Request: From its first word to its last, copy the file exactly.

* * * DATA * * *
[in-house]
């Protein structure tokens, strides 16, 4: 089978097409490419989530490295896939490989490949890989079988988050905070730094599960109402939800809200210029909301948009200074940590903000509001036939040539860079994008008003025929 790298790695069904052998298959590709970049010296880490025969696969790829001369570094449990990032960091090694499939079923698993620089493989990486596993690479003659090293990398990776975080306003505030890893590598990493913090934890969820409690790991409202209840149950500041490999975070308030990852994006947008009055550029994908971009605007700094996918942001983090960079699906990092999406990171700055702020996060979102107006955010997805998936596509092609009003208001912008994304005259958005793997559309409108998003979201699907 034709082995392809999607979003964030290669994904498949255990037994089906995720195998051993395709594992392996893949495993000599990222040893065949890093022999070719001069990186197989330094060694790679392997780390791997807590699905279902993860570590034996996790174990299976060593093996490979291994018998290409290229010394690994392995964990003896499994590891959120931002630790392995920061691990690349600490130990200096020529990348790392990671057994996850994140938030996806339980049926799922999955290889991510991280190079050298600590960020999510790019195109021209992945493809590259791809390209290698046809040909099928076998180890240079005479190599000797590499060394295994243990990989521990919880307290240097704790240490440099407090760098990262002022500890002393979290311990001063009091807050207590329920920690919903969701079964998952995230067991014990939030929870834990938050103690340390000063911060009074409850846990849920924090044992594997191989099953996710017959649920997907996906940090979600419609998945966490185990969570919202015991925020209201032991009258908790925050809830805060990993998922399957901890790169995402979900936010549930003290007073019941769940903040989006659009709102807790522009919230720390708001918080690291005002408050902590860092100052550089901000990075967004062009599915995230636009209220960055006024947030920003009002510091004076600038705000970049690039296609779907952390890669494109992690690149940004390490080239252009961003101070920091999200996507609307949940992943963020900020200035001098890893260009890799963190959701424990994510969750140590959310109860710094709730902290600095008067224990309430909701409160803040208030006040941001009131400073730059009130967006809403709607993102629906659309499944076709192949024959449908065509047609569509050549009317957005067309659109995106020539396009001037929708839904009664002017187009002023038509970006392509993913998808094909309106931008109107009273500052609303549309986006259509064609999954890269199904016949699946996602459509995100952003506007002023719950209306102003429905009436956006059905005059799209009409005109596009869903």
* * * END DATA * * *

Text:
[in-house]
């Protein structure tokens, strides 16, 4: 089978097409490419989530490295896939490989490949890989079988988050905070730094599960109402939800809200210029909301948009200074940590903000509001036939040539860079994008008003025929 790298790695069904052998298959590709970049010296880490025969696969790829001369570094449990990032960091090694499939079923698993620089493989990486596993690479003659090293990398990776975080306003505030890893590598990493913090934890969820409690790991409202209840149950500041490999975070308030990852994006947008009055550029994908971009605007700094996918942001983090960079699906990092999406990171700055702020996060979102107006955010997805998936596509092609009003208001912008994304005259958005793997559309409108998003979201699907 034709082995392809999607979003964030290669994904498949255990037994089906995720195998051993395709594992392996893949495993000599990222040893065949890093022999070719001069990186197989330094060694790679392997780390791997807590699905279902993860570590034996996790174990299976060593093996490979291994018998290409290229010394690994392995964990003896499994590891959120931002630790392995920061691990690349600490130990200096020529990348790392990671057994996850994140938030996806339980049926799922999955290889991510991280190079050298600590960020999510790019195109021209992945493809590259791809390209290698046809040909099928076998180890240079005479190599000797590499060394295994243990990989521990919880307290240097704790240490440099407090760098990262002022500890002393979290311990001063009091807050207590329920920690919903969701079964998952995230067991014990939030929870834990938050103690340390000063911060009074409850846990849920924090044992594997191989099953996710017959649920997907996906940090979600419609998945966490185990969570919202015991925020209201032991009258908790925050809830805060990993998922399957901890790169995402979900936010549930003290007073019941769940903040989006659009709102807790522009919230720390708001918080690291005002408050902590860092100052550089901000990075967004062009599915995230636009209220960055006024947030920003009002510091004076600038705000970049690039296609779907952390890669494109992690690149940004390490080239252009961003101070920091999200996507609307949940992943963020900020200035001098890893260009890799963190959701424990994510969750140590959310109860710094709730902290600095008067224990309430909701409160803040208030006040941001009131400073730059009130967006809403709607993102629906659309499944076709192949024959449908065509047609569509050549009317957005067309659109995106020539396009001037929708839904009664002017187009002023038509970006392509993913998808094909309106931008109107009273500052609303549309986006259509064609999954890269199904016949699946996602459509995100952003506007002023719950209306102003429905009436956006059905005059799209009409005109596009869903």